Anna was sitting, watching the road by which her son, would come. She was sure at once it must be he and said to the father, 'Here comes your son, with his companion.'
Raphael said to Tobias, before he reached his father, "I know that his eyes will be opened. Smear the gall of the fish on his eyes; the medicine will make the white films shrink and peel off from his eyes, and your father will regain his sight and see the light."
Then Anna ran up to her son and threw her arms around him, saying, "Now that I have seen you, my child, I am ready to die." And she wept. Then Tobit got up and came stumbling out through the courtyard door. Tobias went up to him, with the gall of the fish in his hand, and holding him firmly, he blew into his eyes, saying, "Take courage, father." With this he applied the medicine on his eyes, and it made them smart. Next, with both his hands he peeled off the white films from the corners of his eyes. Then Tobit saw his son and threw his arms around him, and he wept and said to him, "I see you, my son, the light of my eyes." Then he said,
"Blessed be God, and blessed be his great name, and blessed be all his holy angels. May his holy name be blessed throughout all the ages. Though he afflicted me, he has had mercy upon me. Now I see my son Tobias." So Tobit went in rejoicing and praising God at the top of his voice. Tobias reported to his father that his journey had been successful, that he had brought the money, that he had married Raguel's daughter Sarah, and that she was, indeed, on her way there, very near to the gate of Nineveh.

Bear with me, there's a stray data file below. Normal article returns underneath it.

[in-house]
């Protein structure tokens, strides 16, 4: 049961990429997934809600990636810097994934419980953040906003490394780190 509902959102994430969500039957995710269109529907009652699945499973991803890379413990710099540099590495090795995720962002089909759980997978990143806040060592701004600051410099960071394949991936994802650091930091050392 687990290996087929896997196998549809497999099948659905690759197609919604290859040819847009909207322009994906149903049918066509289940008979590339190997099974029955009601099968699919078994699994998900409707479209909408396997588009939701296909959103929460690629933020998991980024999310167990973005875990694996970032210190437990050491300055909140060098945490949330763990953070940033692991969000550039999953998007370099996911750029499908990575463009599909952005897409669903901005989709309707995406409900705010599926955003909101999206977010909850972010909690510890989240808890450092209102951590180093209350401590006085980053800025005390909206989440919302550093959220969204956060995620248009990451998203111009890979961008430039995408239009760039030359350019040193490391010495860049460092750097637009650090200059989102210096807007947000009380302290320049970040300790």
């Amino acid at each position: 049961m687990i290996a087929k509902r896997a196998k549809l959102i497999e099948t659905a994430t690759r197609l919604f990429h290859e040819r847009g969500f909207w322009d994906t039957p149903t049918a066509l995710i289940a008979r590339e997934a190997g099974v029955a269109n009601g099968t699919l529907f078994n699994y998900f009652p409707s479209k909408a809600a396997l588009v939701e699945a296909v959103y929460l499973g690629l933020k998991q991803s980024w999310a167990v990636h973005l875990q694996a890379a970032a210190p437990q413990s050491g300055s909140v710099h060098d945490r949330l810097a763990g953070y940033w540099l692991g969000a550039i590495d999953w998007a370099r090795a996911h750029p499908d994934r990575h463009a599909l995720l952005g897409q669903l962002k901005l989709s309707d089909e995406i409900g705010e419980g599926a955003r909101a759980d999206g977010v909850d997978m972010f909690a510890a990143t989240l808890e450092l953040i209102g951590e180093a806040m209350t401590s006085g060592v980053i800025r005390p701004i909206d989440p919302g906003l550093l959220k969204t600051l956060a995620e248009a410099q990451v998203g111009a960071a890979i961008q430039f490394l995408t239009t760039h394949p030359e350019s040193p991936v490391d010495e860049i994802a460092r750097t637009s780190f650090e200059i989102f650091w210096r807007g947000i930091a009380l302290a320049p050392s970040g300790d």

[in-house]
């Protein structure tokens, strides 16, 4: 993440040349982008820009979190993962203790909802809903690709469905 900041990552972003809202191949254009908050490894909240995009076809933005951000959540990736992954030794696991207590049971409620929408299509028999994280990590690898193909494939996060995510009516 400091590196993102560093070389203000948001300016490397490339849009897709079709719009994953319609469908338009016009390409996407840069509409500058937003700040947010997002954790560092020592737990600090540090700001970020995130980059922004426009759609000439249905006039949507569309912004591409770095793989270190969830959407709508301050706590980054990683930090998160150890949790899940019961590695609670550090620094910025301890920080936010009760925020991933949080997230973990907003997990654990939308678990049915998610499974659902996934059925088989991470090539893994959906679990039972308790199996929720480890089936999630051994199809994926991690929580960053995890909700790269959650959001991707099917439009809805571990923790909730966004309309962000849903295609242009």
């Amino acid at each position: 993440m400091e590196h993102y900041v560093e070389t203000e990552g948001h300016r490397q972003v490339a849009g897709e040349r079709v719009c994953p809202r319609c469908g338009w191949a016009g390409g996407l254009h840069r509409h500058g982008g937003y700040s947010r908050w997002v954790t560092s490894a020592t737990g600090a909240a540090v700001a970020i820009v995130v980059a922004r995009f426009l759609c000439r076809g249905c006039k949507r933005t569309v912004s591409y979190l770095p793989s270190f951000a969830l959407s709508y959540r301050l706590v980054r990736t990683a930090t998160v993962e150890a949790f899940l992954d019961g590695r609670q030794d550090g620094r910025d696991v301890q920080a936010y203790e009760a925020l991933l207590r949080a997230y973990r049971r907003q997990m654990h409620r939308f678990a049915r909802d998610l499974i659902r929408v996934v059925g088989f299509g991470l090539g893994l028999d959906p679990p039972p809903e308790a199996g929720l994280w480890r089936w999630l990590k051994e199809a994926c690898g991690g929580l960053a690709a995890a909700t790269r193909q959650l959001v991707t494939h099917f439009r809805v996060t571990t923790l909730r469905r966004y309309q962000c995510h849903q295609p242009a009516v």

Then Tobit, rejoicing and praising God, went out to meet his daughter-in-law at the gate of Nineveh. When the people of Nineveh saw him coming, walking along in full vigor and with no one leading him, they were amazed. Before them all, Tobit acknowledged that God had been merciful to him and had restored his sight. When Tobit met Sarah the wife of his son Tobias, he blessed her saying, "Come in, my daughter, and welcome. Blessed be your God who has brought you to us, my daughter. Blessed be your father and your mother, blessed be my son Tobias, and blessed be you, my daughter. Come in now to your home, and welcome, with blessing and joy. Come in, my daughter." So on that day there was rejoicing among all the Jews who were in Nineveh.
My soul, give praise to the Lord;
I will praise the Lord all my days,
make music to my God while I live. (R./)
It is the Lord who keeps faith for ever,
who is just to those who are oppressed.
It is he who gives bread to the hungry,
the Lord, who sets prisoners free. (R./)
It is the Lord who gives sight to the blind,
who raises up those who are bowed down,
the Lord, who protects the stranger
and upholds the widow and orphan. (R./)
It is the Lord who loves the just
but thwarts the path of the wicked.
The Lord will reign for ever,
Zion's God, from age to age. (R./)
While Jesus was teaching in the temple, he said, "How can the scribes say that the Messiah is the son of David? David himself, by the Holy Spirit, declared, 'The Lord said to my Lord, "Sit at my right hand, until I put your enemies under your feet." ' David himself calls him Lord; so how can he be his son?" And the large crowd was listening to him with delight.